Conversation starters

ACAL state representatives have been considering aspects of adult literacy and numeracy that are presented in two conversation starters. The papers are the views and perspectives of the author and the ACAL committee encourages you all to have a read and use this as both a means of professional development as well as an opportunity to start conversations. We hope they stimulate your thinking and provide an opening for discussions with others to explore the issues.

May 2019

Conversation Starter 4

‘Health literacy provision: Can health and adult literacy workers collaborate effectively in this increasingly important space?’ by Ann Kelly

As the average age of citizens has increased and diseases, such as diabetes, have become prevalent among many populations, governments and other stakeholders have committed to improving the ability of people to take control of their own health and, simultaneously, lessen the increasing national economic burden that is an outcome of this situation.

December 2018

Conversation Starter 3

‘PIAAC The International Adult Literacy survey – should Australia take part?’ by Pam Osmond

Dec 2018

ACAL members across Australia have been considering the value of PIAAC. Pam Osmond, from NSWALNC provides a summary of the debate around PIAAC. We hope it stimulates your thinking and provides an opening for discussions with others to explore the issues.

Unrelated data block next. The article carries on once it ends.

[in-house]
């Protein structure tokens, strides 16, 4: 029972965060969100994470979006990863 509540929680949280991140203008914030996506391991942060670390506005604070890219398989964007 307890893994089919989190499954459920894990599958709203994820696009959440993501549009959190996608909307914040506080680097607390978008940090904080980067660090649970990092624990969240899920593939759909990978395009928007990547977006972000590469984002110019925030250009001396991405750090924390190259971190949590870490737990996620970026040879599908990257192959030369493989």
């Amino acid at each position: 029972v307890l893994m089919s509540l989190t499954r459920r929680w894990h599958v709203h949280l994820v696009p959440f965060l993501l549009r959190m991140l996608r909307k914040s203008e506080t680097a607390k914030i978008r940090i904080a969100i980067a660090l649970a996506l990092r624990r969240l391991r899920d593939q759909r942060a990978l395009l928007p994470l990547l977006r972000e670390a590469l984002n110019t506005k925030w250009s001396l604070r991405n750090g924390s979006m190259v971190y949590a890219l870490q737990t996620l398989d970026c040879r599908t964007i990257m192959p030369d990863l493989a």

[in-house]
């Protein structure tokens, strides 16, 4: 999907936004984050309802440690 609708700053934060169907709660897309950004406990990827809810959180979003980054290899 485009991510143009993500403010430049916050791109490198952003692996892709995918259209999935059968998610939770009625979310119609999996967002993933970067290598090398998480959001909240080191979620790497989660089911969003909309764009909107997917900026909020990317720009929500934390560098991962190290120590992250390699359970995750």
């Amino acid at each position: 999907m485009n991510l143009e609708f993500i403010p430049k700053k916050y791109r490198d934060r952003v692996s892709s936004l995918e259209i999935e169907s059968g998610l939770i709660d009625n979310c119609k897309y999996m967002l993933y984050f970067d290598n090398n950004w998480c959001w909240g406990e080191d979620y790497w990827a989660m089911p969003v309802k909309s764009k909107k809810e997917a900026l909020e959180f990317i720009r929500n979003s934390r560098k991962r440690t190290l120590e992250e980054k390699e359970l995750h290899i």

September 2018

Conversation Starter 1

‘VET Literacy Teachers: Our Unique Value Proposition’ by Debra Urquhart

Sept 2018

In her paper, Debra Urquhart, NSW State Representative, discusses the identity of adult literacy teachers within the vocational education and training (VET) sector. Debra examines this unique position through a debate on qualifications, professional development, curricula as well as regulatory frameworks.

Conversation Starter 2

‘The Deficit Model of Education – Impacts on Learners and Teachers’ by Rhonda Pelletier

Sept 2018

Rhonda Pelletier, Victorian State representative has prepared a paper on the deficit approach. This is timely indeed, with many speakers at the conference referring to issues around the deficit approach to adult literacy and numeracy. Rhonda has explored the history of the approach and considered how it is reflected in Australia today.